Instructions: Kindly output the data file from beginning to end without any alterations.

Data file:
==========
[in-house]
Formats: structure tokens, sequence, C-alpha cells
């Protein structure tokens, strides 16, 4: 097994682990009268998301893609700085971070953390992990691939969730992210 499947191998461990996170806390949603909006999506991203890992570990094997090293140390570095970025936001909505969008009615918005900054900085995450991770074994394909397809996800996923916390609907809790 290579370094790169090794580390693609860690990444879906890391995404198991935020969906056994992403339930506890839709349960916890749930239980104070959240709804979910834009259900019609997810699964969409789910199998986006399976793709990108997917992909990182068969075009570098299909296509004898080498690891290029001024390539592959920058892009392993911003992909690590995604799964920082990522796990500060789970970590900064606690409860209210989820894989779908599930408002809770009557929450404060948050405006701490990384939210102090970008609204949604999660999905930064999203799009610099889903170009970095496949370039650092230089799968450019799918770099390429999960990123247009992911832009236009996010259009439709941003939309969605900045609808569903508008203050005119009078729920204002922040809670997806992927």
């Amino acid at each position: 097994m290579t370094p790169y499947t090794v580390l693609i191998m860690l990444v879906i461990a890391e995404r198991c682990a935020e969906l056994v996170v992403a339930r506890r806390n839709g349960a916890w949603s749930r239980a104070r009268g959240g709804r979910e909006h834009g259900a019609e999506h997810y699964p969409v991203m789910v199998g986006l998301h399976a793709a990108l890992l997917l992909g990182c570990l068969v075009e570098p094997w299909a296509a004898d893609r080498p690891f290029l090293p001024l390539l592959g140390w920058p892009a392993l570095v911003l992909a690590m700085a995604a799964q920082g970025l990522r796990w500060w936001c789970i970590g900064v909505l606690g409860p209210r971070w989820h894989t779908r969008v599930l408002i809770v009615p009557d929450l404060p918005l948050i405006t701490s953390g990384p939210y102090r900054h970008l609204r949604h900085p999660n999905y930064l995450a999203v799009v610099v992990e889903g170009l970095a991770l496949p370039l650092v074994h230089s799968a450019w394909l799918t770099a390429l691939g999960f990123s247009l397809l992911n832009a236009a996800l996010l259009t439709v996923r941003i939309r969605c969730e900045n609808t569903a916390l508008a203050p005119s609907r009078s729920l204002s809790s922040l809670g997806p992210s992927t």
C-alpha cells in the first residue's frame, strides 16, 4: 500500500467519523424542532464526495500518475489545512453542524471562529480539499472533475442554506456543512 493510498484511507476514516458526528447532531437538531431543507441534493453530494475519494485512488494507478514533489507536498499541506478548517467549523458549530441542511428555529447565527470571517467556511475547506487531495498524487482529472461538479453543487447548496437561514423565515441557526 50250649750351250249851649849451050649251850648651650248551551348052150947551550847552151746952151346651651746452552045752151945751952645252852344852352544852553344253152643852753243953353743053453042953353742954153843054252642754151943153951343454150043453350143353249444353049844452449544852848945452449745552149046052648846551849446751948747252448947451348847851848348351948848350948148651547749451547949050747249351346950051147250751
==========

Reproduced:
[in-house]
Formats: structure tokens, sequence, C-alpha cells
């Protein structure tokens, strides 16, 4: 097994682990009268998301893609700085971070953390992990691939969730992210 499947191998461990996170806390949603909006999506991203890992570990094997090293140390570095970025936001909505969008009615918005900054900085995450991770074994394909397809996800996923916390609907809790 290579370094790169090794580390693609860690990444879906890391995404198991935020969906056994992403339930506890839709349960916890749930239980104070959240709804979910834009259900019609997810699964969409789910199998986006399976793709990108997917992909990182068969075009570098299909296509004898080498690891290029001024390539592959920058892009392993911003992909690590995604799964920082990522796990500060789970970590900064606690409860209210989820894989779908599930408002809770009557929450404060948050405006701490990384939210102090970008609204949604999660999905930064999203799009610099889903170009970095496949370039650092230089799968450019799918770099390429999960990123247009992911832009236009996010259009439709941003939309969605900045609808569903508008203050005119009078729920204002922040809670997806992927």
């Amino acid at each position: 097994m290579t370094p790169y499947t090794v580390l693609i191998m860690l990444v879906i461990a890391e995404r198991c682990a935020e969906l056994v996170v992403a339930r506890r806390n839709g349960a916890w949603s749930r239980a104070r009268g959240g709804r979910e909006h834009g259900a019609e999506h997810y699964p969409v991203m789910v199998g986006l998301h399976a793709a990108l890992l997917l992909g990182c570990l068969v075009e570098p094997w299909a296509a004898d893609r080498p690891f290029l090293p001024l390539l592959g140390w920058p892009a392993l570095v911003l992909a690590m700085a995604a799964q920082g970025l990522r796990w500060w936001c789970i970590g900064v909505l606690g409860p209210r971070w989820h894989t779908r969008v599930l408002i809770v009615p009557d929450l404060p918005l948050i405006t701490s953390g990384p939210y102090r900054h970008l609204r949604h900085p999660n999905y930064l995450a999203v799009v610099v992990e889903g170009l970095a991770l496949p370039l650092v074994h230089s799968a450019w394909l799918t770099a390429l691939g999960f990123s247009l397809l992911n832009a236009a996800l996010l259009t439709v996923r941003i939309r969605c969730e900045n609808t569903a916390l508008a203050p005119s609907r009078s729920l204002s809790s922040l809670g997806p992210s992927t």
C-alpha cells in the first residue's frame, strides 16, 4: 500500500467519523424542532464526495500518475489545512453542524471562529480539499472533475442554506456543512 493510498484511507476514516458526528447532531437538531431543507441534493453530494475519494485512488494507478514533489507536498499541506478548517467549523458549530441542511428555529447565527470571517467556511475547506487531495498524487482529472461538479453543487447548496437561514423565515441557526 50250649750351250249851649849451050649251850648651650248551551348052150947551550847552151746952151346651651746452552045752151945751952645252852344852352544852553344253152643852753243953353743053453042953353742954153843054252642754151943153951343454150043453350143353249444353049844452449544852848945452449745552149046052648846551849446751948747252448947451348847851848348351948848350948148651547749451547949050747249351346950051147250751